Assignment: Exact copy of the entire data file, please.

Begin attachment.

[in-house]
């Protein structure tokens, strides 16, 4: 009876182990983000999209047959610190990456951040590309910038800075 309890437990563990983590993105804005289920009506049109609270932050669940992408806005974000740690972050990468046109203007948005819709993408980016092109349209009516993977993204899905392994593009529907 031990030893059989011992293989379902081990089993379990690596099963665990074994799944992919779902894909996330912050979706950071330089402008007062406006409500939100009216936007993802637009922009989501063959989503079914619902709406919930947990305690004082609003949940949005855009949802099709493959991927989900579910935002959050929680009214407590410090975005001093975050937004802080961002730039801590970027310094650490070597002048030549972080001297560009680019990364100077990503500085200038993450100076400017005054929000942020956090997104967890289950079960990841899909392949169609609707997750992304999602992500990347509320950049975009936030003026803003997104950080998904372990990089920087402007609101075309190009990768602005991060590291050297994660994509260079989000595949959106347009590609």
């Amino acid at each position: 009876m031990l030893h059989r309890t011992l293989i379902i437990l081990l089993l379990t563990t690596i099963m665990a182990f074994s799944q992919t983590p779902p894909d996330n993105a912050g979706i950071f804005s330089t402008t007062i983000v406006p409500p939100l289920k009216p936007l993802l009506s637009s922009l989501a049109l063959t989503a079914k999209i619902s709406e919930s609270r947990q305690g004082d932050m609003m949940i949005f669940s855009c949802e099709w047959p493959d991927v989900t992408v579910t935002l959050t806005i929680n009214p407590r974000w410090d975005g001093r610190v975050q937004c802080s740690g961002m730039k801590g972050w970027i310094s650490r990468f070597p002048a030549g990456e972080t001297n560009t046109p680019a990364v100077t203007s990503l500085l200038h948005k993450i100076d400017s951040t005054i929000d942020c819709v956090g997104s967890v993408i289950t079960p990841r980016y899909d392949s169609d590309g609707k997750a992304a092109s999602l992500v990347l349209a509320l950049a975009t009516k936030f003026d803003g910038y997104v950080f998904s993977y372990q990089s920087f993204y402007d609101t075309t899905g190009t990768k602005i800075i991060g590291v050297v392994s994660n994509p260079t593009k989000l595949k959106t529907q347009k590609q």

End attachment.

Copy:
[in-house]
């Protein structure tokens, strides 16, 4: 009876182990983000999209047959610190990456951040590309910038800075 309890437990563990983590993105804005289920009506049109609270932050669940992408806005974000740690972050990468046109203007948005819709993408980016092109349209009516993977993204899905392994593009529907 031990030893059989011992293989379902081990089993379990690596099963665990074994799944992919779902894909996330912050979706950071330089402008007062406006409500939100009216936007993802637009922009989501063959989503079914619902709406919930947990305690004082609003949940949005855009949802099709493959991927989900579910935002959050929680009214407590410090975005001093975050937004802080961002730039801590970027310094650490070597002048030549972080001297560009680019990364100077990503500085200038993450100076400017005054929000942020956090997104967890289950079960990841899909392949169609609707997750992304999602992500990347509320950049975009936030003026803003997104950080998904372990990089920087402007609101075309190009990768602005991060590291050297994660994509260079989000595949959106347009590609």
């Amino acid at each position: 009876m031990l030893h059989r309890t011992l293989i379902i437990l081990l089993l379990t563990t690596i099963m665990a182990f074994s799944q992919t983590p779902p894909d996330n993105a912050g979706i950071f804005s330089t402008t007062i983000v406006p409500p939100l289920k009216p936007l993802l009506s637009s922009l989501a049109l063959t989503a079914k999209i619902s709406e919930s609270r947990q305690g004082d932050m609003m949940i949005f669940s855009c949802e099709w047959p493959d991927v989900t992408v579910t935002l959050t806005i929680n009214p407590r974000w410090d975005g001093r610190v975050q937004c802080s740690g961002m730039k801590g972050w970027i310094s650490r990468f070597p002048a030549g990456e972080t001297n560009t046109p680019a990364v100077t203007s990503l500085l200038h948005k993450i100076d400017s951040t005054i929000d942020c819709v956090g997104s967890v993408i289950t079960p990841r980016y899909d392949s169609d590309g609707k997750a992304a092109s999602l992500v990347l349209a509320l950049a975009t009516k936030f003026d803003g910038y997104v950080f998904s993977y372990q990089s920087f993204y402007d609101t075309t899905g190009t990768k602005i800075i991060g590291v050297v392994s994660n994509p260079t593009k989000l595949k959106t529907q347009k590609q």